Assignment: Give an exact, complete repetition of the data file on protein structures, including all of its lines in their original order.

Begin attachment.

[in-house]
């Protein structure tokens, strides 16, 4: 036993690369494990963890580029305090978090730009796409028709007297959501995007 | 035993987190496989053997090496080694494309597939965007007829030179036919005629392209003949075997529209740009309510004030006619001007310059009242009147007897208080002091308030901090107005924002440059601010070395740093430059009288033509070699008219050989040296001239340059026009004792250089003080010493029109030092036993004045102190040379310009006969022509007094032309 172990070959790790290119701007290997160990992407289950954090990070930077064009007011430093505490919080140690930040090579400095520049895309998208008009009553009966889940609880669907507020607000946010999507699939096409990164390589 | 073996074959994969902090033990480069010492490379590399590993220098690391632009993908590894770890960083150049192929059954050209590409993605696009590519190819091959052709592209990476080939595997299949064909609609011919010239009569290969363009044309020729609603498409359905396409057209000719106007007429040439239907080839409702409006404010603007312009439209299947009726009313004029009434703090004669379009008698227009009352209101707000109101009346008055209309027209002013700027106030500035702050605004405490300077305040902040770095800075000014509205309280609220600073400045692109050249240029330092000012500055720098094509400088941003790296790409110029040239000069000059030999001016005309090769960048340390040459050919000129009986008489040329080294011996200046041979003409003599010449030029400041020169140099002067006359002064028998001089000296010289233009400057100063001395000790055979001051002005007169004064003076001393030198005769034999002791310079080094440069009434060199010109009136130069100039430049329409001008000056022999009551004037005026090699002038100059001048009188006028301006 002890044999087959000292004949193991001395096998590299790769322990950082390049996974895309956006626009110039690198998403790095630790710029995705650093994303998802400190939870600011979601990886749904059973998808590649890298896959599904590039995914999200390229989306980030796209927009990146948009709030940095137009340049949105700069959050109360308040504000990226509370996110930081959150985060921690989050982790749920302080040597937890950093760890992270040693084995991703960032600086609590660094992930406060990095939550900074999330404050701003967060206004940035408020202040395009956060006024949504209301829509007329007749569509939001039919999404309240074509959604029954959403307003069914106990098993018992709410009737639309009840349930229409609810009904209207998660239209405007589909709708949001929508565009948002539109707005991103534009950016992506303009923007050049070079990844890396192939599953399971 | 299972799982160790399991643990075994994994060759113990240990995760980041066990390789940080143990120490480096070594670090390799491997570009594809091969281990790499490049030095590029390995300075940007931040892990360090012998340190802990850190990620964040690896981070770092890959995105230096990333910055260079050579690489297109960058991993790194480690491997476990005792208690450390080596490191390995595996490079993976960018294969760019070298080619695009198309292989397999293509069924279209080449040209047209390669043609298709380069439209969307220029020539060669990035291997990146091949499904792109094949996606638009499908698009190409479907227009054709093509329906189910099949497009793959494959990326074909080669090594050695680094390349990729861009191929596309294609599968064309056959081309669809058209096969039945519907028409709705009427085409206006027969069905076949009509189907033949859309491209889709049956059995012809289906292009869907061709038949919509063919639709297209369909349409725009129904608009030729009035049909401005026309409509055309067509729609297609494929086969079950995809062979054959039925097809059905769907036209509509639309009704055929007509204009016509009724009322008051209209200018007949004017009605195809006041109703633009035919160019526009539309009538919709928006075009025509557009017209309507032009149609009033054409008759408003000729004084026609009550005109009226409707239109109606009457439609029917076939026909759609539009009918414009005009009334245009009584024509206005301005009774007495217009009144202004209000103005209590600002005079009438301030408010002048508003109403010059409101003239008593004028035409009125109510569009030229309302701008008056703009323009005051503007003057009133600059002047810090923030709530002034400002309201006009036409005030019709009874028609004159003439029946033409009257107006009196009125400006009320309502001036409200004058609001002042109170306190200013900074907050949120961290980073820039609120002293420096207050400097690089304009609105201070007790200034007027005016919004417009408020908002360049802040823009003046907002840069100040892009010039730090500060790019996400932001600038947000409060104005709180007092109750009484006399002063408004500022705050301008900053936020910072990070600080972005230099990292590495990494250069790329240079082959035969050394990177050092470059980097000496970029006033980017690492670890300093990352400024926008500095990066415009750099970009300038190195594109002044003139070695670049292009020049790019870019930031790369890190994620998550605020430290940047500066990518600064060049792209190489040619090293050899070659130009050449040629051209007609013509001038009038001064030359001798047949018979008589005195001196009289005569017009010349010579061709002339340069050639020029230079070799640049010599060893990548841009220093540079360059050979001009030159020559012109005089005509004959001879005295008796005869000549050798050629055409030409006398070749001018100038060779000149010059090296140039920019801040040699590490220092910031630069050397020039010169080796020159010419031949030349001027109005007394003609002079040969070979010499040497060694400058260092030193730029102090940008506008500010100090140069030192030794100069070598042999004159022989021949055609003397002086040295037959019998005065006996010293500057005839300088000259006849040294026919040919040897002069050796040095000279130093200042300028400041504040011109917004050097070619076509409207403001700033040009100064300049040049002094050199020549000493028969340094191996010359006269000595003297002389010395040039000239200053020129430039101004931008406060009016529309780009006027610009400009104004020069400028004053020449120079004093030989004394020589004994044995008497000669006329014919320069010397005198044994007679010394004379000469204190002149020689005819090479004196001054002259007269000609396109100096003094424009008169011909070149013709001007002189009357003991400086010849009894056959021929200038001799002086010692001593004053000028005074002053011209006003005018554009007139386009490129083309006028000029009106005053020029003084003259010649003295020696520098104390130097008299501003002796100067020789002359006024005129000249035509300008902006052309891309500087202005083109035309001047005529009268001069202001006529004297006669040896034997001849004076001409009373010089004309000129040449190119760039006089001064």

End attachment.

[in-house]
């Protein structure tokens, strides 16, 4: 036993690369494990963890580029305090978090730009796409028709007297959501995007 | 035993987190496989053997090496080694494309597939965007007829030179036919005629392209003949075997529209740009309510004030006619001007310059009242009147007897208080002091308030901090107005924002440059601010070395740093430059009288033509070699008219050989040296001239340059026009004792250089003080010493029109030092036993004045102190040379310009006969022509007094032309 172990070959790790290119701007290997160990992407289950954090990070930077064009007011430093505490919080140690930040090579400095520049895309998208008009009553009966889940609880669907507020607000946010999507699939096409990164390589 | 073996074959994969902090033990480069010492490379590399590993220098690391632009993908590894770890960083150049192929059954050209590409993605696009590519190819091959052709592209990476080939595997299949064909609609011919010239009569290969363009044309020729609603498409359905396409057209000719106007007429040439239907080839409702409006404010603007312009439209299947009726009313004029009434703090004669379009008698227009009352209101707000109101009346008055209309027209002013700027106030500035702050605004405490300077305040902040770095800075000014509205309280609220600073400045692109050249240029330092000012500055720098094509400088941003790296790409110029040239000069000059030999001016005309090769960048340390040459050919000129009986008489040329080294011996200046041979003409003599010449030029400041020169140099002067006359002064028998001089000296010289233009400057100063001395000790055979001051002005007169004064003076001393030198005769034999002791310079080094440069009434060199010109009136130069100039430049329409001008000056022999009551004037005026090699002038100059001048009188006028301006 002890044999087959000292004949193991001395096998590299790769322990950082390049996974895309956006626009110039690198998403790095630790710029995705650093994303998802400190939870600011979601990886749904059973998808590649890298896959599904590039995914999200390229989306980030796209927009990146948009709030940095137009340049949105700069959050109360308040504000990226509370996110930081959150985060921690989050982790749920302080040597937890950093760890992270040693084995991703960032600086609590660094992930406060990095939550900074999330404050701003967060206004940035408020202040395009956060006024949504209301829509007329007749569509939001039919999404309240074509959604029954959403307003069914106990098993018992709410009737639309009840349930229409609810009904209207998660239209405007589909709708949001929508565009948002539109707005991103534009950016992506303009923007050049070079990844890396192939599953399971 | 299972799982160790399991643990075994994994060759113990240990995760980041066990390789940080143990120490480096070594670090390799491997570009594809091969281990790499490049030095590029390995300075940007931040892990360090012998340190802990850190990620964040690896981070770092890959995105230096990333910055260079050579690489297109960058991993790194480690491997476990005792208690450390080596490191390995595996490079993976960018294969760019070298080619695009198309292989397999293509069924279209080449040209047209390669043609298709380069439209969307220029020539060669990035291997990146091949499904792109094949996606638009499908698009190409479907227009054709093509329906189910099949497009793959494959990326074909080669090594050695680094390349990729861009191929596309294609599968064309056959081309669809058209096969039945519907028409709705009427085409206006027969069905076949009509189907033949859309491209889709049956059995012809289906292009869907061709038949919509063919639709297209369909349409725009129904608009030729009035049909401005026309409509055309067509729609297609494929086969079950995809062979054959039925097809059905769907036209509509639309009704055929007509204009016509009724009322008051209209200018007949004017009605195809006041109703633009035919160019526009539309009538919709928006075009025509557009017209309507032009149609009033054409008759408003000729004084026609009550005109009226409707239109109606009457439609029917076939026909759609539009009918414009005009009334245009009584024509206005301005009774007495217009009144202004209000103005209590600002005079009438301030408010002048508003109403010059409101003239008593004028035409009125109510569009030229309302701008008056703009323009005051503007003057009133600059002047810090923030709530002034400002309201006009036409005030019709009874028609004159003439029946033409009257107006009196009125400006009320309502001036409200004058609001002042109170306190200013900074907050949120961290980073820039609120002293420096207050400097690089304009609105201070007790200034007027005016919004417009408020908002360049802040823009003046907002840069100040892009010039730090500060790019996400932001600038947000409060104005709180007092109750009484006399002063408004500022705050301008900053936020910072990070600080972005230099990292590495990494250069790329240079082959035969050394990177050092470059980097000496970029006033980017690492670890300093990352400024926008500095990066415009750099970009300038190195594109002044003139070695670049292009020049790019870019930031790369890190994620998550605020430290940047500066990518600064060049792209190489040619090293050899070659130009050449040629051209007609013509001038009038001064030359001798047949018979008589005195001196009289005569017009010349010579061709002339340069050639020029230079070799640049010599060893990548841009220093540079360059050979001009030159020559012109005089005509004959001879005295008796005869000549050798050629055409030409006398070749001018100038060779000149010059090296140039920019801040040699590490220092910031630069050397020039010169080796020159010419031949030349001027109005007394003609002079040969070979010499040497060694400058260092030193730029102090940008506008500010100090140069030192030794100069070598042999004159022989021949055609003397002086040295037959019998005065006996010293500057005839300088000259006849040294026919040919040897002069050796040095000279130093200042300028400041504040011109917004050097070619076509409207403001700033040009100064300049040049002094050199020549000493028969340094191996010359006269000595003297002389010395040039000239200053020129430039101004931008406060009016529309780009006027610009400009104004020069400028004053020449120079004093030989004394020589004994044995008497000669006329014919320069010397005198044994007679010394004379000469204190002149020689005819090479004196001054002259007269000609396109100096003094424009008169011909070149013709001007002189009357003991400086010849009894056959021929200038001799002086010692001593004053000028005074002053011209006003005018554009007139386009490129083309006028000029009106005053020029003084003259010649003295020696520098104390130097008299501003002796100067020789002359006024005129000249035509300008902006052309891309500087202005083109035309001047005529009268001069202001006529004297006669040896034997001849004076001409009373010089004309000129040449190119760039006089001064």